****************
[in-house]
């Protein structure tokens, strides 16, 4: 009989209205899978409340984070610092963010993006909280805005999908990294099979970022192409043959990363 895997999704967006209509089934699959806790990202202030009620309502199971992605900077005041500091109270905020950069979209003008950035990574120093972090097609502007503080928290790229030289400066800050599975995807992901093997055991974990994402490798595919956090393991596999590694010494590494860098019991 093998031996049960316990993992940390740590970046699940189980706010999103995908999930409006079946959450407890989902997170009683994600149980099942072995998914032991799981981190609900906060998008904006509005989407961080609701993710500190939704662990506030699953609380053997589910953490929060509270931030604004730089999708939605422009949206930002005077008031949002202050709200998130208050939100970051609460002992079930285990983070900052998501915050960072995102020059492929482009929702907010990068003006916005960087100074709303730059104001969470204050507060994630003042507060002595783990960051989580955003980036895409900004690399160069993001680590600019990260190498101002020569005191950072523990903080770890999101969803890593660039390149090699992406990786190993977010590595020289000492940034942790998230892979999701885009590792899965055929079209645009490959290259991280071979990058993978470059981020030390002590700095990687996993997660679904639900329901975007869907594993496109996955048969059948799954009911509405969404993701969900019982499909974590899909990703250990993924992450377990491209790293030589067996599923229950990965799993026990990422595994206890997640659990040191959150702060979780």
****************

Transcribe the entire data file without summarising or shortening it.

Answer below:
[in-house]
């Protein structure tokens, strides 16, 4: 009989209205899978409340984070610092963010993006909280805005999908990294099979970022192409043959990363 895997999704967006209509089934699959806790990202202030009620309502199971992605900077005041500091109270905020950069979209003008950035990574120093972090097609502007503080928290790229030289400066800050599975995807992901093997055991974990994402490798595919956090393991596999590694010494590494860098019991 093998031996049960316990993992940390740590970046699940189980706010999103995908999930409006079946959450407890989902997170009683994600149980099942072995998914032991799981981190609900906060998008904006509005989407961080609701993710500190939704662990506030699953609380053997589910953490929060509270931030604004730089999708939605422009949206930002005077008031949002202050709200998130208050939100970051609460002992079930285990983070900052998501915050960072995102020059492929482009929702907010990068003006916005960087100074709303730059104001969470204050507060994630003042507060002595783990960051989580955003980036895409900004690399160069993001680590600019990260190498101002020569005191950072523990903080770890999101969803890593660039390149090699992406990786190993977010590595020289000492940034942790998230892979999701885009590792899965055929079209645009490959290259991280071979990058993978470059981020030390002590700095990687996993997660679904639900329901975007869907594993496109996955048969059948799954009911509405969404993701969900019982499909974590899909990703250990993924992450377990491209790293030589067996599923229950990965799993026990990422595994206890997640659990040191959150702060979780």